Most people that consider themselves a hot rodder or racer can think back and name the person who got them into the scene. For Marco Contreras, it was his older brother. When he was eleven, his brother built engines and let Marco help him while teaching him along the way. He quickly learned how internal combustion engines operate and how to get more horsepower out of them. Little did he know back then that he’d eventually own one very wicked turbo Silverado.
Getting Bit By The Racing Bug
Fast forward to adulthood, and while at work one day, his coworker and good friend, Jose Nunez, rolled up in a Silverado pickup. “I instantly fell in love with that V8 sound,” recalls Marco. “When we left work, I saw him at the light. He floored it, and the truck just sounded mean and did a crazy burnout,” he continues. At that moment, Marco told himself he had to have a truck like that to race it like his friend. So the hunt began, and although it took a while, he eventually found his truck on Craigslist and made a quick deal to purchase it.
Initially, the truck served its purpose as a daily work truck. Marco and some of his coworkers who had trucks occasionally had roll races after work. His Silverado had a stock 4.8-liter in it at the time. Even though he wasn’t setting any records, Marco was bit by the racing bug.
More Isn’t Enough
Marco’s friend, Jose, helped source a complete 6.0-liter engine that had been pulled from a wrecked Silverado SS. A deal was made with a local shop to install the 6.0 in exchange for his tired 4.8. Marco felt like the truck was a monster at that point. That is until he went to his local drag strip, Irwindale Speedway, and quickly realized he wasn’t fast at all compared to the other vehicles there. That’s when Marco knew that he would have to get serious with the build of his truck if he wanted to be competitive.
It has taken Marco approximately six years of building and perfecting it to get the truck to the level it’s at currently. His Silverado spent quite a while at MGFab of Bakersfield, California, to get it up to snuff. To start, a custom 10-point cage was fabricated along with one of MGFab’s steering columns and shifter mounts. They are also responsible for the fabrication of the rear wing.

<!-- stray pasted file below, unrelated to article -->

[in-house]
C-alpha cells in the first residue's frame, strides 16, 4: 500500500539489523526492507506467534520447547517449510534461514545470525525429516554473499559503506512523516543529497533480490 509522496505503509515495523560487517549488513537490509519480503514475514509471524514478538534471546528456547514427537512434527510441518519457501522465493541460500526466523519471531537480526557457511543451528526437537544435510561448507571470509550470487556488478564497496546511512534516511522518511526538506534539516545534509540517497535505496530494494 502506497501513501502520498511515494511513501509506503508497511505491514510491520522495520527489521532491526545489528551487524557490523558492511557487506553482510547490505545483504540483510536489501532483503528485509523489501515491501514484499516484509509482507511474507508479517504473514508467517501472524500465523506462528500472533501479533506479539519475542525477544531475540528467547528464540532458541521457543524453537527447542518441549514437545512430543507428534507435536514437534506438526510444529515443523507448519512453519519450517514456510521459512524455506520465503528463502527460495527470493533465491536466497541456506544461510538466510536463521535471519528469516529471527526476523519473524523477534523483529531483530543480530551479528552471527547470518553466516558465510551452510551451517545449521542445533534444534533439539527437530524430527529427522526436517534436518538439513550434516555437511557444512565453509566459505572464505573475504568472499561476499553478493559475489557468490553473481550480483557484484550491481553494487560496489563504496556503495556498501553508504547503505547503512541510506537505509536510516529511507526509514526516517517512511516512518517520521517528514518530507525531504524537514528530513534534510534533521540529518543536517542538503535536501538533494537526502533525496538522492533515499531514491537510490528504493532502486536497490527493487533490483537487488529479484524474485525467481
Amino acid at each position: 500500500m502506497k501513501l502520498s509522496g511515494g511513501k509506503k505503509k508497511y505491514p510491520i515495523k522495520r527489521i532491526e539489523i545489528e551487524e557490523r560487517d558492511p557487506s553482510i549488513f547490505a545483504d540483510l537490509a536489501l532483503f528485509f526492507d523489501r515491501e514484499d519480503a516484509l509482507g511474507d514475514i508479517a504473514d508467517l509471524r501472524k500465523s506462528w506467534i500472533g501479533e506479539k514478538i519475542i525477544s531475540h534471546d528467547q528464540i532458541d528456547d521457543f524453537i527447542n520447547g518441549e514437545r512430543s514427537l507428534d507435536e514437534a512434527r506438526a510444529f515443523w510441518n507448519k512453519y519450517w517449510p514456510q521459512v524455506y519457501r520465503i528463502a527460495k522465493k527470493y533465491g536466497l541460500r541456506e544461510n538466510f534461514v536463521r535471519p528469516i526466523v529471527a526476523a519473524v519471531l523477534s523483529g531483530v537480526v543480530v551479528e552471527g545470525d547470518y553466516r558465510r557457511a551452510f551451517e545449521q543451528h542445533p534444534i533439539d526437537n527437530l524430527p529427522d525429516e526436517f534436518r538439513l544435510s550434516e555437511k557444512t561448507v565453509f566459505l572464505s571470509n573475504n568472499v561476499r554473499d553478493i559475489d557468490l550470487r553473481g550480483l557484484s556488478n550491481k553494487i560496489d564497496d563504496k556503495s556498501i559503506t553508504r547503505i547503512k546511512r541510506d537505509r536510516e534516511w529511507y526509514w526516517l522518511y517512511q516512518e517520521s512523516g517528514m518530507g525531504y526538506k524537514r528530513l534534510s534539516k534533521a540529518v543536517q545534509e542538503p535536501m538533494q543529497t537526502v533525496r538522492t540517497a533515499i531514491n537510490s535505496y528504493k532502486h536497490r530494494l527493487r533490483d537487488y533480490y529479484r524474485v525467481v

From Work Truck To Turbo Silverado
To get his Silverado sitting a little closer to the pavement, Marco installed Viking Crusader coil overs up front with their 12-inch, 700-pound springs. In the rear, he opted for a pair of Calvert Racing mono-leafs paired with Afco Big Gun shocks. He added Calvert’s Caltrac bars and an Innovative Racecraft anti-roll bar to help plant the rear tires. Getting all the power to the ground is a Moser Fab 9 housing with their 35 spline axles & spool and 3.73 gears from Pro Gears. Marco chose WELD Alumastar wheels for rolling stock. Fronts are 17×4.5 wrapped in 27.5×4.5R17 Mickey Thompson ET Fronts. Providing traction at the rear are 15×13 double bead locks spinning 315/60R15 Mickey Thompson ET Street Pro Radials.
Going All-In On The Goal
When it came time to up the ante in the power department, Marco called on QMP Racing of Chatsworth, California. They used a Dart SHP Pro LS block for the foundation with a bore of 4.125 inches. A Callies Magnum crank was installed with a 4-inch stroke to give Marco’s LS 427 cubic inches. Molnar Power Adder rods, Wiseco pistons, and a solid roller camshaft from Cam Motion finish the short block.
A fabricated aluminum top half plenum from 417 Motorsports is bolted to the lower half of a Holley Hi-Ram intake. A Nick Williams 102 mm throttle body is used along with AFR Mongoose LS3 style cylinder heads to handle all the air this motor is moving. Fuel is fed by dual Magnafuel 750 pumps and Injector Dynamics ID1700 injectors. A Holley Dominator controls everything, and the 6.86-inch Pro Dash lets Marco keep an eye on things from the captain’s seat.
Marco figured it was a “go big or go home” situation for the turbo system. So he decided on a 94 mm Pro Mod Gen 2 from PrePrecision Turbo & Enginecision Turbo & Engine, PTE 64 mm blow-off valve, and dual PTE 66 mm waste gates. MGFab handled all the turbo piping and the dual 4-inch bumper exit exhaust. The air-to-water intercooler is from 417 Motorsports and is capable of handling 2,000hp. Marco says this combination runs between 24-26 pounds of boost, good for 1,700 horsepower at the wheels along with 1,400 foot-pounds torque.
All that power is sent through a built TH400 with a 9.5-inch Pro NSX bolt-together converter from Hughes Performance that stalls around 4,000 rpm. Marco lets the truck do the shifting with Precision Performance Products air shifter while an MGFab built a custom air-to-water trans cooler to keep temps in check.
To date, Marco’s best pass in the truck has been 8.64-seconds in the quarter-mile at 164 mph. He says he doesn’t run his truck in any particular class, mainly just testing and grudge races here and there. He feels that the truck is finally working well for him. Marco has begun making passes towards his NHRA license so he can race in sanctioned events. If you’re in the Bakersfield, California area, and you see a mean-sounding Silverado doing a wicked burnout as it pulls away from a stop light, it might be Marco in his work truck.